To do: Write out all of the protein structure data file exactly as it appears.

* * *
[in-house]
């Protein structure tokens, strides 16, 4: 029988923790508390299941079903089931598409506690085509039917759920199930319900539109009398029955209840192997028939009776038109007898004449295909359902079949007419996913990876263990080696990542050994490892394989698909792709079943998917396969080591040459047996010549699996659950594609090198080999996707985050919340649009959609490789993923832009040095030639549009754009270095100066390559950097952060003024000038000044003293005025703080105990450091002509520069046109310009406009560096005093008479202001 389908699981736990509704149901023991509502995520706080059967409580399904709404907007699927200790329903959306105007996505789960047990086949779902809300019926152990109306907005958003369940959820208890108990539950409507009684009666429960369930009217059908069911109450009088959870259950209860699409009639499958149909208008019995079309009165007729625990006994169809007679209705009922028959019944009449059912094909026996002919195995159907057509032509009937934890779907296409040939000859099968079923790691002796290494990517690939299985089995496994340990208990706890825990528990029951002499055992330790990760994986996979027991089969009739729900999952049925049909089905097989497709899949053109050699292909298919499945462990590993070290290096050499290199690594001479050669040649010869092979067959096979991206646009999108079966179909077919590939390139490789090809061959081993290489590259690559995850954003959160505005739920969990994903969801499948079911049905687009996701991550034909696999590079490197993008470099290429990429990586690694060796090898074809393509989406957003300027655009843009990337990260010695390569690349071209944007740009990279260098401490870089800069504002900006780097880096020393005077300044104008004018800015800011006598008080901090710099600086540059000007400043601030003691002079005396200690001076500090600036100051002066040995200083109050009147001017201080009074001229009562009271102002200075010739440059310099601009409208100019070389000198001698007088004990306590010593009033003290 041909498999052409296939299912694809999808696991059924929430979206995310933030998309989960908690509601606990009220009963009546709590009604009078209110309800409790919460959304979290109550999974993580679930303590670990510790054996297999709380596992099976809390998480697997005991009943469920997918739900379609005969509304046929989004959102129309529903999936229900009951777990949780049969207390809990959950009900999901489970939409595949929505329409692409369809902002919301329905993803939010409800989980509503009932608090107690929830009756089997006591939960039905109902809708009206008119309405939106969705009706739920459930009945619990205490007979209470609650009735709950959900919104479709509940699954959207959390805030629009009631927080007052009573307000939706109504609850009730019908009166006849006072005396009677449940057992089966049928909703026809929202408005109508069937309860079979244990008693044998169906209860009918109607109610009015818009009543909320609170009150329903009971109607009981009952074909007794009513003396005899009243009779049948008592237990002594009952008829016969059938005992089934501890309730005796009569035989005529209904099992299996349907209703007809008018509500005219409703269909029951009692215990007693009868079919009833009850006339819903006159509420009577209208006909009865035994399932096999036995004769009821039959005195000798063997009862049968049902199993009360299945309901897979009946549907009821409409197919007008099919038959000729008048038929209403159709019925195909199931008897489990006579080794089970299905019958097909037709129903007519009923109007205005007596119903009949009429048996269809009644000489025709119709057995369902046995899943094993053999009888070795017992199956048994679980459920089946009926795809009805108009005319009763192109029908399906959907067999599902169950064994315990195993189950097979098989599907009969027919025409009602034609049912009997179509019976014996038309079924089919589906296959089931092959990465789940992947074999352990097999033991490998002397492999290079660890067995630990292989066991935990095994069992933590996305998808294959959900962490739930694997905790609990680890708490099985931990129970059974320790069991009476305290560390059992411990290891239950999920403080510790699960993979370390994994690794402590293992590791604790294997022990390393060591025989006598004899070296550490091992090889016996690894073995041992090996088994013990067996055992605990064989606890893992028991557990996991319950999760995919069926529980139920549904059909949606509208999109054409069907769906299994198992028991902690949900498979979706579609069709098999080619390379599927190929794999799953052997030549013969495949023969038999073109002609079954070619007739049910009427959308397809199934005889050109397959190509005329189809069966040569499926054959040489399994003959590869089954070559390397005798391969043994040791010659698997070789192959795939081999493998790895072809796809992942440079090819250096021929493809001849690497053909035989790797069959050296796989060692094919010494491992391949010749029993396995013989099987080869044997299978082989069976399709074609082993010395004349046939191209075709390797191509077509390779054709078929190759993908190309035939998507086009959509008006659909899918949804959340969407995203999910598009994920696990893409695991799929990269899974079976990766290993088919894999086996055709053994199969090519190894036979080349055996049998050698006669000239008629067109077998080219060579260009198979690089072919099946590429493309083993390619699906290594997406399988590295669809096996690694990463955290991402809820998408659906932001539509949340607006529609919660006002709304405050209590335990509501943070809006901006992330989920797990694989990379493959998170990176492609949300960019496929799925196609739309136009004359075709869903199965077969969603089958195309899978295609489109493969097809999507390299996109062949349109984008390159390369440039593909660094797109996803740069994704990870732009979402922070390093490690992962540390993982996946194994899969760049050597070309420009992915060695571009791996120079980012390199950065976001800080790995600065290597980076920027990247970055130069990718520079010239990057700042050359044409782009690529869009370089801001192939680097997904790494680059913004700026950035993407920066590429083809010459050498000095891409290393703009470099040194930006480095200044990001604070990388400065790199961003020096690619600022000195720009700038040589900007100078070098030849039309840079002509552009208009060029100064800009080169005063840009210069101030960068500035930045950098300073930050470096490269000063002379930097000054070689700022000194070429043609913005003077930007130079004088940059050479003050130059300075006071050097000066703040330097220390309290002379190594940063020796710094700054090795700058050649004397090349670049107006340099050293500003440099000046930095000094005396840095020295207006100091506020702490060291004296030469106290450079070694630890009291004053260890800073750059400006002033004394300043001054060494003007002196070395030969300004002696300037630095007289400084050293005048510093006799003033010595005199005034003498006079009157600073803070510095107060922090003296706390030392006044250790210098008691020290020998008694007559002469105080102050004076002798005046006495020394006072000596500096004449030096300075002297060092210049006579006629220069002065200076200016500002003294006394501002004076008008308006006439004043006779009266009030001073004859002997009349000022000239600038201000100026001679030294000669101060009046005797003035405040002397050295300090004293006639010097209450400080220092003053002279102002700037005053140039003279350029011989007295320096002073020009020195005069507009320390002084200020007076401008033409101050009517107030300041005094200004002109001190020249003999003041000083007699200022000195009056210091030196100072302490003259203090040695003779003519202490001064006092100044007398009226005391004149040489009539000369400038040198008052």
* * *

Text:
[in-house]
């Protein structure tokens, strides 16, 4: 029988923790508390299941079903089931598409506690085509039917759920199930319900539109009398029955209840192997028939009776038109007898004449295909359902079949007419996913990876263990080696990542050994490892394989698909792709079943998917396969080591040459047996010549699996659950594609090198080999996707985050919340649009959609490789993923832009040095030639549009754009270095100066390559950097952060003024000038000044003293005025703080105990450091002509520069046109310009406009560096005093008479202001 389908699981736990509704149901023991509502995520706080059967409580399904709404907007699927200790329903959306105007996505789960047990086949779902809300019926152990109306907005958003369940959820208890108990539950409507009684009666429960369930009217059908069911109450009088959870259950209860699409009639499958149909208008019995079309009165007729625990006994169809007679209705009922028959019944009449059912094909026996002919195995159907057509032509009937934890779907296409040939000859099968079923790691002796290494990517690939299985089995496994340990208990706890825990528990029951002499055992330790990760994986996979027991089969009739729900999952049925049909089905097989497709899949053109050699292909298919499945462990590993070290290096050499290199690594001479050669040649010869092979067959096979991206646009999108079966179909077919590939390139490789090809061959081993290489590259690559995850954003959160505005739920969990994903969801499948079911049905687009996701991550034909696999590079490197993008470099290429990429990586690694060796090898074809393509989406957003300027655009843009990337990260010695390569690349071209944007740009990279260098401490870089800069504002900006780097880096020393005077300044104008004018800015800011006598008080901090710099600086540059000007400043601030003691002079005396200690001076500090600036100051002066040995200083109050009147001017201080009074001229009562009271102002200075010739440059310099601009409208100019070389000198001698007088004990306590010593009033003290 041909498999052409296939299912694809999808696991059924929430979206995310933030998309989960908690509601606990009220009963009546709590009604009078209110309800409790919460959304979290109550999974993580679930303590670990510790054996297999709380596992099976809390998480697997005991009943469920997918739900379609005969509304046929989004959102129309529903999936229900009951777990949780049969207390809990959950009900999901489970939409595949929505329409692409369809902002919301329905993803939010409800989980509503009932608090107690929830009756089997006591939960039905109902809708009206008119309405939106969705009706739920459930009945619990205490007979209470609650009735709950959900919104479709509940699954959207959390805030629009009631927080007052009573307000939706109504609850009730019908009166006849006072005396009677449940057992089966049928909703026809929202408005109508069937309860079979244990008693044998169906209860009918109607109610009015818009009543909320609170009150329903009971109607009981009952074909007794009513003396005899009243009779049948008592237990002594009952008829016969059938005992089934501890309730005796009569035989005529209904099992299996349907209703007809008018509500005219409703269909029951009692215990007693009868079919009833009850006339819903006159509420009577209208006909009865035994399932096999036995004769009821039959005195000798063997009862049968049902199993009360299945309901897979009946549907009821409409197919007008099919038959000729008048038929209403159709019925195909199931008897489990006579080794089970299905019958097909037709129903007519009923109007205005007596119903009949009429048996269809009644000489025709119709057995369902046995899943094993053999009888070795017992199956048994679980459920089946009926795809009805108009005319009763192109029908399906959907067999599902169950064994315990195993189950097979098989599907009969027919025409009602034609049912009997179509019976014996038309079924089919589906296959089931092959990465789940992947074999352990097999033991490998002397492999290079660890067995630990292989066991935990095994069992933590996305998808294959959900962490739930694997905790609990680890708490099985931990129970059974320790069991009476305290560390059992411990290891239950999920403080510790699960993979370390994994690794402590293992590791604790294997022990390393060591025989006598004899070296550490091992090889016996690894073995041992090996088994013990067996055992605990064989606890893992028991557990996991319950999760995919069926529980139920549904059909949606509208999109054409069907769906299994198992028991902690949900498979979706579609069709098999080619390379599927190929794999799953052997030549013969495949023969038999073109002609079954070619007739049910009427959308397809199934005889050109397959190509005329189809069966040569499926054959040489399994003959590869089954070559390397005798391969043994040791010659698997070789192959795939081999493998790895072809796809992942440079090819250096021929493809001849690497053909035989790797069959050296796989060692094919010494491992391949010749029993396995013989099987080869044997299978082989069976399709074609082993010395004349046939191209075709390797191509077509390779054709078929190759993908190309035939998507086009959509008006659909899918949804959340969407995203999910598009994920696990893409695991799929990269899974079976990766290993088919894999086996055709053994199969090519190894036979080349055996049998050698006669000239008629067109077998080219060579260009198979690089072919099946590429493309083993390619699906290594997406399988590295669809096996690694990463955290991402809820998408659906932001539509949340607006529609919660006002709304405050209590335990509501943070809006901006992330989920797990694989990379493959998170990176492609949300960019496929799925196609739309136009004359075709869903199965077969969603089958195309899978295609489109493969097809999507390299996109062949349109984008390159390369440039593909660094797109996803740069994704990870732009979402922070390093490690992962540390993982996946194994899969760049050597070309420009992915060695571009791996120079980012390199950065976001800080790995600065290597980076920027990247970055130069990718520079010239990057700042050359044409782009690529869009370089801001192939680097997904790494680059913004700026950035993407920066590429083809010459050498000095891409290393703009470099040194930006480095200044990001604070990388400065790199961003020096690619600022000195720009700038040589900007100078070098030849039309840079002509552009208009060029100064800009080169005063840009210069101030960068500035930045950098300073930050470096490269000063002379930097000054070689700022000194070429043609913005003077930007130079004088940059050479003050130059300075006071050097000066703040330097220390309290002379190594940063020796710094700054090795700058050649004397090349670049107006340099050293500003440099000046930095000094005396840095020295207006100091506020702490060291004296030469106290450079070694630890009291004053260890800073750059400006002033004394300043001054060494003007002196070395030969300004002696300037630095007289400084050293005048510093006799003033010595005199005034003498006079009157600073803070510095107060922090003296706390030392006044250790210098008691020290020998008694007559002469105080102050004076002798005046006495020394006072000596500096004449030096300075002297060092210049006579006629220069002065200076200016500002003294006394501002004076008008308006006439004043006779009266009030001073004859002997009349000022000239600038201000100026001679030294000669101060009046005797003035405040002397050295300090004293006639010097209450400080220092003053002279102002700037005053140039003279350029011989007295320096002073020009020195005069507009320390002084200020007076401008033409101050009517107030300041005094200004002109001190020249003999003041000083007699200022000195009056210091030196100072302490003259203090040695003779003519202490001064006092100044007398009226005391004149040489009539000369400038040198008052």